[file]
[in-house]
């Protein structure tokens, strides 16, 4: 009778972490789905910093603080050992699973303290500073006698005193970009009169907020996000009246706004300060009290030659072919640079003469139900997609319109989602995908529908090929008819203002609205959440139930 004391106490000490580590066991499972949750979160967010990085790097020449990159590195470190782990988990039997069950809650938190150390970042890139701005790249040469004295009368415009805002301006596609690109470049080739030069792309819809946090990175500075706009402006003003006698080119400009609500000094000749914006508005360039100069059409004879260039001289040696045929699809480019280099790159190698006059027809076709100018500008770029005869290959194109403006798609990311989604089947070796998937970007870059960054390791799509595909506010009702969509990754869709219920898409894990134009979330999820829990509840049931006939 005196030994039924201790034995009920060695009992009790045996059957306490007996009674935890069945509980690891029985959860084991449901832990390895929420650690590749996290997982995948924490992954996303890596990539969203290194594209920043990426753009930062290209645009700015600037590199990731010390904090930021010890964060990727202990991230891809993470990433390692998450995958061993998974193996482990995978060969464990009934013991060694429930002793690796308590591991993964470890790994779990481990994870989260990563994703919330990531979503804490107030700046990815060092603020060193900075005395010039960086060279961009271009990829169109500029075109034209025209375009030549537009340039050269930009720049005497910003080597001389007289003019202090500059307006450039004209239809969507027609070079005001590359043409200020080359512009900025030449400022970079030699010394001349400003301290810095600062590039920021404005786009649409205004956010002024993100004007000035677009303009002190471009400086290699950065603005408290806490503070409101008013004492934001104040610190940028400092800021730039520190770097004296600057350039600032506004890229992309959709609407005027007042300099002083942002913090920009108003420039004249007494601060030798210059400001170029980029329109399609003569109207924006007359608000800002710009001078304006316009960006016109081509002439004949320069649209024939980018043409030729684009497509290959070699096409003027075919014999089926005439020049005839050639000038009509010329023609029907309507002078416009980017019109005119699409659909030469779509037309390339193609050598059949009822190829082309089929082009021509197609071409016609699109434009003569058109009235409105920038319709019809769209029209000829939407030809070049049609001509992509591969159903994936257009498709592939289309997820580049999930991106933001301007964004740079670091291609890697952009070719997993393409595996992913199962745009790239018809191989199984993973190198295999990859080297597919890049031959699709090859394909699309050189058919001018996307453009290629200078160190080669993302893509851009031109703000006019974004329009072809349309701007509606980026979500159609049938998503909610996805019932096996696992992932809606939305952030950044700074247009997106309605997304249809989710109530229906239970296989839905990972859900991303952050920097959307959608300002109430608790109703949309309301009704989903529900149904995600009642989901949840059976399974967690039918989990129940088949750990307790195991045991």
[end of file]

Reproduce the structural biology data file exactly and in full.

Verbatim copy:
[in-house]
């Protein structure tokens, strides 16, 4: 009778972490789905910093603080050992699973303290500073006698005193970009009169907020996000009246706004300060009290030659072919640079003469139900997609319109989602995908529908090929008819203002609205959440139930 004391106490000490580590066991499972949750979160967010990085790097020449990159590195470190782990988990039997069950809650938190150390970042890139701005790249040469004295009368415009805002301006596609690109470049080739030069792309819809946090990175500075706009402006003003006698080119400009609500000094000749914006508005360039100069059409004879260039001289040696045929699809480019280099790159190698006059027809076709100018500008770029005869290959194109403006798609990311989604089947070796998937970007870059960054390791799509595909506010009702969509990754869709219920898409894990134009979330999820829990509840049931006939 005196030994039924201790034995009920060695009992009790045996059957306490007996009674935890069945509980690891029985959860084991449901832990390895929420650690590749996290997982995948924490992954996303890596990539969203290194594209920043990426753009930062290209645009700015600037590199990731010390904090930021010890964060990727202990991230891809993470990433390692998450995958061993998974193996482990995978060969464990009934013991060694429930002793690796308590591991993964470890790994779990481990994870989260990563994703919330990531979503804490107030700046990815060092603020060193900075005395010039960086060279961009271009990829169109500029075109034209025209375009030549537009340039050269930009720049005497910003080597001389007289003019202090500059307006450039004209239809969507027609070079005001590359043409200020080359512009900025030449400022970079030699010394001349400003301290810095600062590039920021404005786009649409205004956010002024993100004007000035677009303009002190471009400086290699950065603005408290806490503070409101008013004492934001104040610190940028400092800021730039520190770097004296600057350039600032506004890229992309959709609407005027007042300099002083942002913090920009108003420039004249007494601060030798210059400001170029980029329109399609003569109207924006007359608000800002710009001078304006316009960006016109081509002439004949320069649209024939980018043409030729684009497509290959070699096409003027075919014999089926005439020049005839050639000038009509010329023609029907309507002078416009980017019109005119699409659909030469779509037309390339193609050598059949009822190829082309089929082009021509197609071409016609699109434009003569058109009235409105920038319709019809769209029209000829939407030809070049049609001509992509591969159903994936257009498709592939289309997820580049999930991106933001301007964004740079670091291609890697952009070719997993393409595996992913199962745009790239018809191989199984993973190198295999990859080297597919890049031959699709090859394909699309050189058919001018996307453009290629200078160190080669993302893509851009031109703000006019974004329009072809349309701007509606980026979500159609049938998503909610996805019932096996696992992932809606939305952030950044700074247009997106309605997304249809989710109530229906239970296989839905990972859900991303952050920097959307959608300002109430608790109703949309309301009704989903529900149904995600009642989901949840059976399974967690039918989990129940088949750990307790195991045991």